It might not always happen that Polish people reach the top of the world in their professions or endeavours. However, when it comes to mountain-climbing, Poland can claim to have reached the summit of achievement (pun intended).
There are 14 mountains in the world which are over 8,000 metres in height – all of them to be found in the Himalaya and Karakoram mountain ranges in Asia, straddling borders between India, Nepal, China and Tibet. The 14 mountains are:
Annapurna – 8091 metres high
Broad Peak – 8051 metres high
Cho Oyu – 8201 metres high
Dhaulagiri – 8167 metres high
Mount Everest – 8848 metres high
Gasherbrum I – 8080 metres high
Gasherbrum II – 8035 metres high
K2 – 8611 metres high
Kangchenjunga – 8586 metres high
Lhotse – 8516 metres high
Makalu – 8481 metres high
Manaslu – 8156 metres high
Nanga Parbat – 8126 metres high
Shishapangma – 8013 metres high
Only 21 people have been confirmed to have climbed all of these 14 peaks (with one further climber under review), and amazingly 3 of those have been Polish men. Along with 3 Italians and 3 South Koreans, they are the nations most represented in this elite group of climbers. Having visited northern India and seen Mount Kangchenjunga from a distance of a few kilometres, it took my breath away. I can only imagine the elation at having climbed 14 such peaks. The three Poles who have achieved this are Jerzy Kukuczka, Piotr Pustelnik and Krzysztof Wielicki. Below is a brief overview of their achievements, including having scaled the 14 highest mountains in the world.
Kukuczka was an avid climber, and also one of the fore-runners in the race to become the first person to climb all 14 mountains over 8,000 metres. He eventually completed the set of 14 in 1987, just a few months after Reinhold Messner. He focussed on trying to climb ‘alpine-style’ which means that the climber carries all required equipment rather than setting up multiple camps to fall back on. This a more extreme but respected method, which aims to have less impact on the environment of the mountain. Kukuczka also focussed on aiming to climb without the aid of oxygen and climbed 13 of the 14 peaks (all except Mount Everest) without oxygen assistance. Kukuczka died climbing Lhotse in October 1989 due to a snapped rope, bringing a shining climbing career to a sudden end.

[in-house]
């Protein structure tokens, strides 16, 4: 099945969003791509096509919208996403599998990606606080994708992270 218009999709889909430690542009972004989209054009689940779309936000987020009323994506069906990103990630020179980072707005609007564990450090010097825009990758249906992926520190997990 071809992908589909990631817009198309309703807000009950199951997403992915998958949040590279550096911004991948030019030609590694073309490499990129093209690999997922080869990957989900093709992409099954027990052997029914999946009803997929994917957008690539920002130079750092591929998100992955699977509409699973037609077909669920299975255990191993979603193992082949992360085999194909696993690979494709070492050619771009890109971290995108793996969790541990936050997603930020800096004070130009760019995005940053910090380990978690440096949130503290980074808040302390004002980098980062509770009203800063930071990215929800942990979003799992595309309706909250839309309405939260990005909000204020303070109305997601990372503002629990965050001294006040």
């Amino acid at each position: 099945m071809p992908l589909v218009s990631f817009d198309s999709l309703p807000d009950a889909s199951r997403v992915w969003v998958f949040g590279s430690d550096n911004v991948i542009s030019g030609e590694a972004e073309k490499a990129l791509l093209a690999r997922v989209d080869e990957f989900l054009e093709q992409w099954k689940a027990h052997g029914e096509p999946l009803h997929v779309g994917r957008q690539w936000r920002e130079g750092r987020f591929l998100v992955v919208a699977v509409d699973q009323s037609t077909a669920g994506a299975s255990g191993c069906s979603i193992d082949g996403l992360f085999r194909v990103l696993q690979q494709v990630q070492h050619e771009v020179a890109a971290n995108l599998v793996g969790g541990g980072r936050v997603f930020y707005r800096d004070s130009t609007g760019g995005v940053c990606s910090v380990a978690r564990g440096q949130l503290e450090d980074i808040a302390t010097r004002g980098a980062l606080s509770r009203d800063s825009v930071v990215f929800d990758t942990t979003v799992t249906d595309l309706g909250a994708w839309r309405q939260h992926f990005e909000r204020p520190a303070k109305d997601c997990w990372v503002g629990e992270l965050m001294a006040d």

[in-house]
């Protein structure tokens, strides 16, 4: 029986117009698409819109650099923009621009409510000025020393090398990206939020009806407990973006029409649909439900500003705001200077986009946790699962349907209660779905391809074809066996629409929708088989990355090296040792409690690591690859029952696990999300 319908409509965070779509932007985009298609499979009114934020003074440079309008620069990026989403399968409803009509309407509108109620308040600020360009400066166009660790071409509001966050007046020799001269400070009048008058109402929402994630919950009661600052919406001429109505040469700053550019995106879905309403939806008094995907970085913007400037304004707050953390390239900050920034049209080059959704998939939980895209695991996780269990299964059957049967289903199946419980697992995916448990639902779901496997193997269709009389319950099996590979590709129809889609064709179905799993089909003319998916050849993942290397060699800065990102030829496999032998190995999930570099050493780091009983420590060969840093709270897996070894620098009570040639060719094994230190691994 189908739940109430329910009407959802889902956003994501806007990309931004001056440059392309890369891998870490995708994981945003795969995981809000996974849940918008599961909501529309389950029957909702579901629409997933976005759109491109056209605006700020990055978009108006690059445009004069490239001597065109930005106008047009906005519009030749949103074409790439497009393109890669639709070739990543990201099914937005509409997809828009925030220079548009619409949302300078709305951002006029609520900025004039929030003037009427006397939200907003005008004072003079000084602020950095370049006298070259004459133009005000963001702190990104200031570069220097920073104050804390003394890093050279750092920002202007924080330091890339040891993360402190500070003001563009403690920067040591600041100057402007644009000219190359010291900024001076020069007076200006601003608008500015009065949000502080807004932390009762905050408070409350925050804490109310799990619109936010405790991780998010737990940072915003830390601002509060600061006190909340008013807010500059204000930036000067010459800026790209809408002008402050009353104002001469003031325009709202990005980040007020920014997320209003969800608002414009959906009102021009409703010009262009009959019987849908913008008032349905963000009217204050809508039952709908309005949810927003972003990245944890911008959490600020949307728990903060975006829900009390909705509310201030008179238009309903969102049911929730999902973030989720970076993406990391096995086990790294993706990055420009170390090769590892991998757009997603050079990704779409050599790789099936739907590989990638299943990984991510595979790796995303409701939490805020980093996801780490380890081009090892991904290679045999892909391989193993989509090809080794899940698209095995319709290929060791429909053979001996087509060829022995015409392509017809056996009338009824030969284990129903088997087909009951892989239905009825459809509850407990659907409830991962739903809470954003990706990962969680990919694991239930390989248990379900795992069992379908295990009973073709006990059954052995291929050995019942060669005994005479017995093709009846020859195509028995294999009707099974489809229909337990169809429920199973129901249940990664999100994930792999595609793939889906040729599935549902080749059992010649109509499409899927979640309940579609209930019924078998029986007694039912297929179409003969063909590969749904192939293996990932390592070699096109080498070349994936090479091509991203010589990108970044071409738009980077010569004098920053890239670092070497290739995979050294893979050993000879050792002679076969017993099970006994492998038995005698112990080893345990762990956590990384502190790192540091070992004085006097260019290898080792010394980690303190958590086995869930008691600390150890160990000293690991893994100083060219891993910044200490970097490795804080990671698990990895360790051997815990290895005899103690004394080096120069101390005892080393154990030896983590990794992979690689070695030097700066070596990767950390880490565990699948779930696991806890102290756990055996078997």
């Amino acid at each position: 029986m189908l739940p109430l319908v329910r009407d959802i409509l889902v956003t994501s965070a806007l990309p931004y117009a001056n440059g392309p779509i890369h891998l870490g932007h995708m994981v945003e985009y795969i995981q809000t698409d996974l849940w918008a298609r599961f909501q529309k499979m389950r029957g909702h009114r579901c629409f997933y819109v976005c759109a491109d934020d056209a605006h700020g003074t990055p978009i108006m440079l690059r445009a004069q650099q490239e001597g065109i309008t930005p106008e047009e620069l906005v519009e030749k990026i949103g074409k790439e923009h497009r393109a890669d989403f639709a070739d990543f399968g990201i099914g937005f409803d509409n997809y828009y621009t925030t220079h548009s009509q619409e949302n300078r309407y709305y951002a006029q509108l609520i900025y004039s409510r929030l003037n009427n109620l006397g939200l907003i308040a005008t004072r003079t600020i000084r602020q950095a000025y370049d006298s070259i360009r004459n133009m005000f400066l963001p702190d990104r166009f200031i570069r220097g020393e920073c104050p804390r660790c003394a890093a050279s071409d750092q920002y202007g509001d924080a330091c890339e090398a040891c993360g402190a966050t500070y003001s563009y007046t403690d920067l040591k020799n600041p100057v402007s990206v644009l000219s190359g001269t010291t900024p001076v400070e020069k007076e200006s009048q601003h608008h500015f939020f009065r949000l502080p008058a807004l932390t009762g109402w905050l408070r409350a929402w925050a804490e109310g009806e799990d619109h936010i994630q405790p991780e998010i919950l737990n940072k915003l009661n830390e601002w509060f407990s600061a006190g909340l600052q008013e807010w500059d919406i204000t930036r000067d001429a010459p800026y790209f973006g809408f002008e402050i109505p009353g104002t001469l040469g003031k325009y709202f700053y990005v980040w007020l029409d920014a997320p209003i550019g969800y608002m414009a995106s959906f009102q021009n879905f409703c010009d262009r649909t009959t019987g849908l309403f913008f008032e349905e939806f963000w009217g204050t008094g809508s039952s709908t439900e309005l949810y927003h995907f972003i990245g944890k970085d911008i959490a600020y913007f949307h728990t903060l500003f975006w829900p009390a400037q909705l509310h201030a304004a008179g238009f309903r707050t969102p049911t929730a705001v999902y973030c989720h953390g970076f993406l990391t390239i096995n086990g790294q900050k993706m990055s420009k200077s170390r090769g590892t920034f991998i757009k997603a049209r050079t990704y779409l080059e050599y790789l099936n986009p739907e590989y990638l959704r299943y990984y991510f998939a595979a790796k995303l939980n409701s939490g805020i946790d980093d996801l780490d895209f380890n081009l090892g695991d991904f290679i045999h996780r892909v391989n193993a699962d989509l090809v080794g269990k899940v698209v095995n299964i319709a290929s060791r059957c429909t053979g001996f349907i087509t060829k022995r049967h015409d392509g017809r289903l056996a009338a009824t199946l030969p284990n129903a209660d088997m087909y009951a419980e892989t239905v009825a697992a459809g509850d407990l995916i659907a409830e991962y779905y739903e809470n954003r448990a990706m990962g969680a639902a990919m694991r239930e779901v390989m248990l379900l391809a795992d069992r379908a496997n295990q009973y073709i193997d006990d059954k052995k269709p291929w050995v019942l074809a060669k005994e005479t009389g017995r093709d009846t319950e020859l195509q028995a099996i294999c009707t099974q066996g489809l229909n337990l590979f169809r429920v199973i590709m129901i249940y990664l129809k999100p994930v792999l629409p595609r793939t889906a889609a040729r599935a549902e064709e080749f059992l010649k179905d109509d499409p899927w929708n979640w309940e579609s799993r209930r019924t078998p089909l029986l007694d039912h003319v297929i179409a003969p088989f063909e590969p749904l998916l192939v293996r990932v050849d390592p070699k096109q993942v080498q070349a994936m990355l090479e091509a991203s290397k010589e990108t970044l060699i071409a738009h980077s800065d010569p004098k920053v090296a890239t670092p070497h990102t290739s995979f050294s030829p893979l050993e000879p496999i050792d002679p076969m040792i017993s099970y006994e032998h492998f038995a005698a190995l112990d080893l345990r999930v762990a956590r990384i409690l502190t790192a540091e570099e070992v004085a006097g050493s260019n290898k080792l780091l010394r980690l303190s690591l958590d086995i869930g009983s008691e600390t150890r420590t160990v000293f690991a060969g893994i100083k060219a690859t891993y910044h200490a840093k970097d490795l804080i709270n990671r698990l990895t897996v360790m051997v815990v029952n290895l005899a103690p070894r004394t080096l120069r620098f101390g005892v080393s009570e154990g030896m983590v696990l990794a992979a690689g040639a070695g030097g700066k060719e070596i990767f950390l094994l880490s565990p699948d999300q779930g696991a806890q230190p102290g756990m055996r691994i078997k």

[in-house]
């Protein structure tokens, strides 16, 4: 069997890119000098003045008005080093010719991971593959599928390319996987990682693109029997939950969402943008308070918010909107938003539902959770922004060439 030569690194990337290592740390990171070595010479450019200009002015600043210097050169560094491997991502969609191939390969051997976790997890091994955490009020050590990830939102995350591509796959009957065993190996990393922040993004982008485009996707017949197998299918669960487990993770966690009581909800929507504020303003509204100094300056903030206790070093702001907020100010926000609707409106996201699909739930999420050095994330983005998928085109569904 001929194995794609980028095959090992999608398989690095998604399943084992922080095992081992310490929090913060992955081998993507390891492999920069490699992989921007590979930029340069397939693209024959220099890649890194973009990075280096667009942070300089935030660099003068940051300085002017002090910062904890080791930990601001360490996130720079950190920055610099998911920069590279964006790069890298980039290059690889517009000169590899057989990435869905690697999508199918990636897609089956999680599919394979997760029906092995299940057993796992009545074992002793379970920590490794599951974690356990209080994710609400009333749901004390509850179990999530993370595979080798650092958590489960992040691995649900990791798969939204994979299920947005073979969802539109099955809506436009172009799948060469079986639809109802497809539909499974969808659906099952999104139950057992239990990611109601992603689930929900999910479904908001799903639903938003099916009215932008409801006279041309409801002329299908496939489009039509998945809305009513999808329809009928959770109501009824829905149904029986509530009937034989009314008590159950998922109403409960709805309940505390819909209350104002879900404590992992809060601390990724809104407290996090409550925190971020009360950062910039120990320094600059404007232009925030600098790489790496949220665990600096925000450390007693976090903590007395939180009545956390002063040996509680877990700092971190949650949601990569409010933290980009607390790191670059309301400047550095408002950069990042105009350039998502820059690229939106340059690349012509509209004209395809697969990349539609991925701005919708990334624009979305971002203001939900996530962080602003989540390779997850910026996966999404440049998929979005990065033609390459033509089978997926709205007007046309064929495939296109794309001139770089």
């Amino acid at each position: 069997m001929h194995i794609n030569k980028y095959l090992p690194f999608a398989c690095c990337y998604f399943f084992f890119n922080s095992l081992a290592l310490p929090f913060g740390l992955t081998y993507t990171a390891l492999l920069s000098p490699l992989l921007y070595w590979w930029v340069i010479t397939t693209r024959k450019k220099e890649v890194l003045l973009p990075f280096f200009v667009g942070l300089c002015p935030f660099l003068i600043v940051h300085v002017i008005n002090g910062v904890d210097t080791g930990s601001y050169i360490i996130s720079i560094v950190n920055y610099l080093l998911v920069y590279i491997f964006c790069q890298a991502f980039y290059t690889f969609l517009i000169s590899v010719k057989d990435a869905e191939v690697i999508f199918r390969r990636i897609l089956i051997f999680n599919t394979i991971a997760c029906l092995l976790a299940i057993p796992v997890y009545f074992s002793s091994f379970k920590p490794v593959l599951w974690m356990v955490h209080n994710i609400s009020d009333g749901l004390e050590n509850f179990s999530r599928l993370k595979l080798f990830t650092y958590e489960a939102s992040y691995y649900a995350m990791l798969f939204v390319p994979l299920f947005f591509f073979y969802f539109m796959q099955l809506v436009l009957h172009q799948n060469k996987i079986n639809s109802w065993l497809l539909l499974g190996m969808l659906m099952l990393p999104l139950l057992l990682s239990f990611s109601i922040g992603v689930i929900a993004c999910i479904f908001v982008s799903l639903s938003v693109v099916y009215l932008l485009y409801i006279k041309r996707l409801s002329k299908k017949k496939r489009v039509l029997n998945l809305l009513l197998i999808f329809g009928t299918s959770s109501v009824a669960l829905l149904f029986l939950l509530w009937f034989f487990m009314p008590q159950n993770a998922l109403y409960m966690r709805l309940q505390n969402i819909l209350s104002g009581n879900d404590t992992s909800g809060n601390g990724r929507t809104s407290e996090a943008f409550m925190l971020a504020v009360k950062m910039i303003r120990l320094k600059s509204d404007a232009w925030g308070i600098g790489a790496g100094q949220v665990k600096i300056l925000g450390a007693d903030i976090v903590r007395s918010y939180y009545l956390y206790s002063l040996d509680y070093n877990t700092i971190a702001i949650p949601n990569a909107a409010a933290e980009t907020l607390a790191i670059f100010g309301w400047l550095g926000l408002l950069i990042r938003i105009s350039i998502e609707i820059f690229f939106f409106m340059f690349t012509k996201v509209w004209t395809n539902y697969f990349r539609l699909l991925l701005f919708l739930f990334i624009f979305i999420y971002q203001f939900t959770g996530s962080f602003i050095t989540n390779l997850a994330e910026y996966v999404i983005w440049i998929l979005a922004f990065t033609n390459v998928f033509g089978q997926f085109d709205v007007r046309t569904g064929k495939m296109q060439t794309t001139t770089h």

Pustelnik is actually one of the most recent joiners of the 8,000 metre club, having only completed the 14th climb in April 2010. With him almost in his 50’s at the time, it showed that it it not necessarily youth and energy but rather experience and guile which can bring success. He also works as a chemical engineer, with climbing being a hobby of his, showing that he can match brains with brawn. Krzysztof Wielicki
Wielicki followed closely in the steps of Jerzy Kukuczka with him being the 5th man to climb all 14 peaks over 8,000 metres. After Kukuczka, it meant 2 Polish men being within the first 5 ever to do so. He has currently retired from climbing having turned 61 years old a few weeks ago. However, he remains a member of the Explorers Club. Along with Jerzy Kukuczka, they pioneered winter climbs of some of the highest mountains in the world, breaking tradition where the summer time had always been targetted. Wielicka was in fact the first person to climb Mount Everest, Lhotse and Kangchenjunga in winter time, a record that will live to show his climbing ability.The achievements of these three men seem even more fantastic to me when compared to some of the other climbers involved. Italian climbers tended to have much experience in the Alps, while Koreans, Nepalese, and other Asians have the Himalayas in their backyard, Poles do not have the same caliber of peaks to contend with, yet they have provided some of the elite in high-altitude climbing. Thus while Poles may not always be world leaders in other areas, they stand tall above most others when it comes to mountain climbing.